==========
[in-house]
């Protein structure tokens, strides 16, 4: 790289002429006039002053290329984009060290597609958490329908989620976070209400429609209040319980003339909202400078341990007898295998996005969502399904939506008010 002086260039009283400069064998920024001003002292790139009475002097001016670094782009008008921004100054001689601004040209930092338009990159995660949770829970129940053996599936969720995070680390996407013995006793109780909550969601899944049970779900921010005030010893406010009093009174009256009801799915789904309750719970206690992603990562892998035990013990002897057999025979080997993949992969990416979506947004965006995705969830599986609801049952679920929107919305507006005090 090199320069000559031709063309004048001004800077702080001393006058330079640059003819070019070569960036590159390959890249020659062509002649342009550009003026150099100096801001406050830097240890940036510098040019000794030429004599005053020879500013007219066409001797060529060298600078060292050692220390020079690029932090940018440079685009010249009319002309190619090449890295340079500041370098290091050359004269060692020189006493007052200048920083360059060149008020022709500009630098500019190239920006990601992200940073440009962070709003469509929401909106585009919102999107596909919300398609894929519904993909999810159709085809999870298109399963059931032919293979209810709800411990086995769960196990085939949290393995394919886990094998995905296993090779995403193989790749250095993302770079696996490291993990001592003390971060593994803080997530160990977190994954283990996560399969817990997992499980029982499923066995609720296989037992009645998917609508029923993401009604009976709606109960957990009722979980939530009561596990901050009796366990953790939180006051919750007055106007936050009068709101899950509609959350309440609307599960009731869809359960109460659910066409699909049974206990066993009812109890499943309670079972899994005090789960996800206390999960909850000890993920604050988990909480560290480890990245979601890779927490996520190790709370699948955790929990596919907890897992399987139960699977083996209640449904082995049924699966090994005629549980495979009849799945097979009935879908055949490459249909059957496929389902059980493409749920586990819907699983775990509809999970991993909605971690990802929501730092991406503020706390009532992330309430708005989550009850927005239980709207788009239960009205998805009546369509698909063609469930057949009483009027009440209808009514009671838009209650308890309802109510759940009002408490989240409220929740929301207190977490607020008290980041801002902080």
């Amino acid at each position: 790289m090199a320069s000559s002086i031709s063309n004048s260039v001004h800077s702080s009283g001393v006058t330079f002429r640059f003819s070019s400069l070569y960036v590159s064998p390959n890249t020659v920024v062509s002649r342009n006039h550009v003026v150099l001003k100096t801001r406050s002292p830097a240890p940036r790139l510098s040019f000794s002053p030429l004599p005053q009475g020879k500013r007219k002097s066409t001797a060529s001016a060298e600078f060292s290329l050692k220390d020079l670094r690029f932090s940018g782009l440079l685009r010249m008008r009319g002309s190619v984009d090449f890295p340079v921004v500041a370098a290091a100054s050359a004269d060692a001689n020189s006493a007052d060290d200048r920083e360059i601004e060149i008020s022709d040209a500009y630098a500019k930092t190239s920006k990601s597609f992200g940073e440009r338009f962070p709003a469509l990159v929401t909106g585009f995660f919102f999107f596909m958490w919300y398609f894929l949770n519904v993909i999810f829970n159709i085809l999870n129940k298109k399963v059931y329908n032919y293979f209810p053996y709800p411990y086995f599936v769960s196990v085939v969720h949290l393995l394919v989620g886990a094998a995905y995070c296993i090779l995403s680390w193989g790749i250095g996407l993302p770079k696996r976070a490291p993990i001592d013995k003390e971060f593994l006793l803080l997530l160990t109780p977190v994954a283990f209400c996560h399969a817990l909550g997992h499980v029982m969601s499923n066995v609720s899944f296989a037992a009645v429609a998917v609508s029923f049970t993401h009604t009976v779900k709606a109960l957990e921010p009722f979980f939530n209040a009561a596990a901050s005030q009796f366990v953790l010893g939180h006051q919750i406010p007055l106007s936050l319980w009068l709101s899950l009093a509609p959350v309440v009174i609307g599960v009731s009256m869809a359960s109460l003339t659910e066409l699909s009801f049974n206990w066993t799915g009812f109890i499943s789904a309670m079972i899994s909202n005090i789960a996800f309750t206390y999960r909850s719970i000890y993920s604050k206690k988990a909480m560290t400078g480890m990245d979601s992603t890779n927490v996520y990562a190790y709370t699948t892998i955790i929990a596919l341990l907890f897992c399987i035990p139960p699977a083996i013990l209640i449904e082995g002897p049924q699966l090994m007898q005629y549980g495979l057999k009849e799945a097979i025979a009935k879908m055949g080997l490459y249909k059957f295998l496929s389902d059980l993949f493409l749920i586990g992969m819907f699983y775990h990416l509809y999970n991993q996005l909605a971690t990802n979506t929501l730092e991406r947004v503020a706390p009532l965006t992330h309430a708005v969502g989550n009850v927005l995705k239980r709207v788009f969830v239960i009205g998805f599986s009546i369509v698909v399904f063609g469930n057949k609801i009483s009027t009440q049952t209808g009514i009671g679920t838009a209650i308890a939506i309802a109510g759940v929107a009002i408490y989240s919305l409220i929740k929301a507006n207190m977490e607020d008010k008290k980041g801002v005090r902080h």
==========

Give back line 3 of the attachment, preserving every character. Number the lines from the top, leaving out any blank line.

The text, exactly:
């Amino acid at each position: 790289m090199a320069s000559s002086i031709s063309n004048s260039v001004h800077s702080s009283g001393v006058t330079f002429r640059f003819s070019s400069l070569y960036v590159s064998p390959n890249t020659v920024v062509s002649r342009n006039h550009v003026v150099l001003k100096t801001r406050s002292p830097a240890p940036r790139l510098s040019f000794s002053p030429l004599p005053q009475g020879k500013r007219k002097s066409t001797a060529s001016a060298e600078f060292s290329l050692k220390d020079l670094r690029f932090s940018g782009l440079l685009r010249m008008r009319g002309s190619v984009d090449f890295p340079v921004v500041a370098a290091a100054s050359a004269d060692a001689n020189s006493a007052d060290d200048r920083e360059i601004e060149i008020s022709d040209a500009y630098a500019k930092t190239s920006k990601s597609f992200g940073e440009r338009f962070p709003a469509l990159v929401t909106g585009f995660f919102f999107f596909m958490w919300y398609f894929l949770n519904v993909i999810f829970n159709i085809l999870n129940k298109k399963v059931y329908n032919y293979f209810p053996y709800p411990y086995f599936v769960s196990v085939v969720h949290l393995l394919v989620g886990a094998a995905y995070c296993i090779l995403s680390w193989g790749i250095g996407l993302p770079k696996r976070a490291p993990i001592d013995k003390e971060f593994l006793l803080l997530l160990t109780p977190v994954a283990f209400c996560h399969a817990l909550g997992h499980v029982m969601s499923n066995v609720s899944f296989a037992a009645v429609a998917v609508s029923f049970t993401h009604t009976v779900k709606a109960l957990e921010p009722f979980f939530n209040a009561a596990a901050s005030q009796f366990v953790l010893g939180h006051q919750i406010p007055l106007s936050l319980w009068l709101s899950l009093a509609p959350v309440v009174i609307g599960v009731s009256m869809a359960s109460l003339t659910e066409l699909s009801f049974n206990w066993t799915g009812f109890i499943s789904a309670m079972i899994s909202n005090i789960a996800f309750t206390y999960r909850s719970i000890y993920s604050k206690k988990a909480m560290t400078g480890m990245d979601s992603t890779n927490v996520y990562a190790y709370t699948t892998i955790i929990a596919l341990l907890f897992c399987i035990p139960p699977a083996i013990l209640i449904e082995g002897p049924q699966l090994m007898q005629y549980g495979l057999k009849e799945a097979i025979a009935k879908m055949g080997l490459y249909k059957f295998l496929s389902d059980l993949f493409l749920i586990g992969m819907f699983y775990h990416l509809y999970n991993q996005l909605a971690t990802n979506t929501l730092e991406r947004v503020a706390p009532l965006t992330h309430a708005v969502g989550n009850v927005l995705k239980r709207v788009f969830v239960i009205g998805f599986s009546i369509v698909v399904f063609g469930n057949k609801i009483s009027t009440q049952t209808g009514i009671g679920t838009a209650i308890a939506i309802a109510g759940v929107a009002i408490y989240s919305l409220i929740k929301a507006n207190m977490e607020d008010k008290k980041g801002v005090r902080h």